In Johnson v. Drake, a divided Sixth Circuit upheld an attorney’s arbitration award against a former client arising out of representation in hip implant products liability litigation. The parties’ engagement letter provided for arbitration of fee disputes, and, following the client’s replacement of the attorney with other counsel, the attorney successfully pursued arbitration to recover his fee from proceeds recovered under a master settlement agreement.
The point of contention was the existence of a separate arbitration provision in the master settlement agreement, which the client contended trumped the engagement letter’s arbitration agreement. Thus, the issue was not one of whether the dispute should be arbitrated, but under what agreement.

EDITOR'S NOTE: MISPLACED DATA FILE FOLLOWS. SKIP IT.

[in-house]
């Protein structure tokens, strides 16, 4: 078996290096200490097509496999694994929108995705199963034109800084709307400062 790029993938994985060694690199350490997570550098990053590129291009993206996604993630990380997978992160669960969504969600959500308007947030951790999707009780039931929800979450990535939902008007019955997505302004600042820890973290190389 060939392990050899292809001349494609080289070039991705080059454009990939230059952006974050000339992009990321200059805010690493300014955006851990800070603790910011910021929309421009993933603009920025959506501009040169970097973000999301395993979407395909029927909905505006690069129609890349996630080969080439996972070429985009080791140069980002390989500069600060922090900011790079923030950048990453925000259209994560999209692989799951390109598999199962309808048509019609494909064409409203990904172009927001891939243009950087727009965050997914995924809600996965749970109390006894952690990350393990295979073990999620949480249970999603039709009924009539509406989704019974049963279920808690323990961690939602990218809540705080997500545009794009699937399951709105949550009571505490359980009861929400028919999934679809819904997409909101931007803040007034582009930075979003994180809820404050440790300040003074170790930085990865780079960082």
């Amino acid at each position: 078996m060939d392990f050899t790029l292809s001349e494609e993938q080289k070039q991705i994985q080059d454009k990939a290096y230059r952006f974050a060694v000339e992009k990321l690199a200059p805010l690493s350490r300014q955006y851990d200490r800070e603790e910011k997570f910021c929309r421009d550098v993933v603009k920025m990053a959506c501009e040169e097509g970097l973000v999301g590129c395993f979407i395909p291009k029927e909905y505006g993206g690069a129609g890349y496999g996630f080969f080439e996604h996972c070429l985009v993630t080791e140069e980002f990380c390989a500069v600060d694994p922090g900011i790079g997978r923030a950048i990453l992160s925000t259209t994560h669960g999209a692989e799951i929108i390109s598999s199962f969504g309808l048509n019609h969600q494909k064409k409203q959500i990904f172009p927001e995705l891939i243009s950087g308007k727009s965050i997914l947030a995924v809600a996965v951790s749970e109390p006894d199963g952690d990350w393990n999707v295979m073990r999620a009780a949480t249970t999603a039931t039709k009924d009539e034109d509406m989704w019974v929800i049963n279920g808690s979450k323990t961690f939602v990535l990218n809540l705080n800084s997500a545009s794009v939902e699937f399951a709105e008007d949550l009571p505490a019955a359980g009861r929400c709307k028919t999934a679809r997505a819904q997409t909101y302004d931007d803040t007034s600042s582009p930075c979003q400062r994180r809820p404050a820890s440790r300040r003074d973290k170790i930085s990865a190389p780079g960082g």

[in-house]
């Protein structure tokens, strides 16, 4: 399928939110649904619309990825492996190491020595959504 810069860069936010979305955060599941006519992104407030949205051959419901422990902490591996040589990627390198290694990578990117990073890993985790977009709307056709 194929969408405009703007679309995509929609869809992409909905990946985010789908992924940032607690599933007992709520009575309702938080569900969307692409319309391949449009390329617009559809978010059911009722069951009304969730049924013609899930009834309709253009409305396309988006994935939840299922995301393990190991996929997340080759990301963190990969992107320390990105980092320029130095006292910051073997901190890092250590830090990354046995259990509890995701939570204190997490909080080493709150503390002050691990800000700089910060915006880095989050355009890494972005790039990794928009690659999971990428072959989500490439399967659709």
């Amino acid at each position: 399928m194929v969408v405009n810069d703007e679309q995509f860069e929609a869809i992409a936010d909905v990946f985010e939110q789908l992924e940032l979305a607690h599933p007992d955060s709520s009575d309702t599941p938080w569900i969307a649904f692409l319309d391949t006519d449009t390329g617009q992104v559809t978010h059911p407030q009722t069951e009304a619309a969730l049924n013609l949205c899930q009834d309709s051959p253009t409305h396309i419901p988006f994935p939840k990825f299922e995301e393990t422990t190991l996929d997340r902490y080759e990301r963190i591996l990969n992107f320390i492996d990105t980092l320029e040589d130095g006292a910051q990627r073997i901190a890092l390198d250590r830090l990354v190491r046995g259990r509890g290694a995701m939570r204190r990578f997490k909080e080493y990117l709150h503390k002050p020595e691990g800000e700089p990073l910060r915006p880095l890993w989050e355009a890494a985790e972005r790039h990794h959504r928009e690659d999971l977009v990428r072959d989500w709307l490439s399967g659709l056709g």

The court’s majority determined that the engagement letter provision controlled, since, by the time the settlement was reached, the original attorney was not involved, and thus he had not agreed to the subsequent arbitration provision. The competing view was that, since the damages recovery that formed the basis of the attorney’s claim to a contingency came by virtue of the master settlement agreement, the attorney should be subject to the arbitration protocols embodied in the settlement.